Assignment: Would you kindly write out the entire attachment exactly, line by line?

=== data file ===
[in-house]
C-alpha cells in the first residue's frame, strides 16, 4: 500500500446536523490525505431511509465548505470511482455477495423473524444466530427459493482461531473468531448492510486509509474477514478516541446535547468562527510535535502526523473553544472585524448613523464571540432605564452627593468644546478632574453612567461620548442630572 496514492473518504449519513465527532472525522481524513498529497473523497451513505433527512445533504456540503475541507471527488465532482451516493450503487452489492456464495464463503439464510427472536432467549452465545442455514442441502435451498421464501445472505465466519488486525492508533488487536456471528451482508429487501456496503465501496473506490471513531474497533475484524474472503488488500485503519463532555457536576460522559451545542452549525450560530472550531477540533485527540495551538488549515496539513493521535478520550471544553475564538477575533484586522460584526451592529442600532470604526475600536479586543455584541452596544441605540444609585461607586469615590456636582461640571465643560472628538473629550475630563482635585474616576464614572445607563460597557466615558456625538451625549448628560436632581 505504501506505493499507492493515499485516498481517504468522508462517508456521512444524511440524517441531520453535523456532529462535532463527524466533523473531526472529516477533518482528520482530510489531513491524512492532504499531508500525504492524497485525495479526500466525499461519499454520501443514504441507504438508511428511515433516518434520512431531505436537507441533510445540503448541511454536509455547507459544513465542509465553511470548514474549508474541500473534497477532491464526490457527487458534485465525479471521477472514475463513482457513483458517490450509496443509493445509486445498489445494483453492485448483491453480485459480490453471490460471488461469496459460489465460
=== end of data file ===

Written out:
[in-house]
C-alpha cells in the first residue's frame, strides 16, 4: 500500500446536523490525505431511509465548505470511482455477495423473524444466530427459493482461531473468531448492510486509509474477514478516541446535547468562527510535535502526523473553544472585524448613523464571540432605564452627593468644546478632574453612567461620548442630572 496514492473518504449519513465527532472525522481524513498529497473523497451513505433527512445533504456540503475541507471527488465532482451516493450503487452489492456464495464463503439464510427472536432467549452465545442455514442441502435451498421464501445472505465466519488486525492508533488487536456471528451482508429487501456496503465501496473506490471513531474497533475484524474472503488488500485503519463532555457536576460522559451545542452549525450560530472550531477540533485527540495551538488549515496539513493521535478520550471544553475564538477575533484586522460584526451592529442600532470604526475600536479586543455584541452596544441605540444609585461607586469615590456636582461640571465643560472628538473629550475630563482635585474616576464614572445607563460597557466615558456625538451625549448628560436632581 505504501506505493499507492493515499485516498481517504468522508462517508456521512444524511440524517441531520453535523456532529462535532463527524466533523473531526472529516477533518482528520482530510489531513491524512492532504499531508500525504492524497485525495479526500466525499461519499454520501443514504441507504438508511428511515433516518434520512431531505436537507441533510445540503448541511454536509455547507459544513465542509465553511470548514474549508474541500473534497477532491464526490457527487458534485465525479471521477472514475463513482457513483458517490450509496443509493445509486445498489445494483453492485448483491453480485459480490453471490460471488461469496459460489465460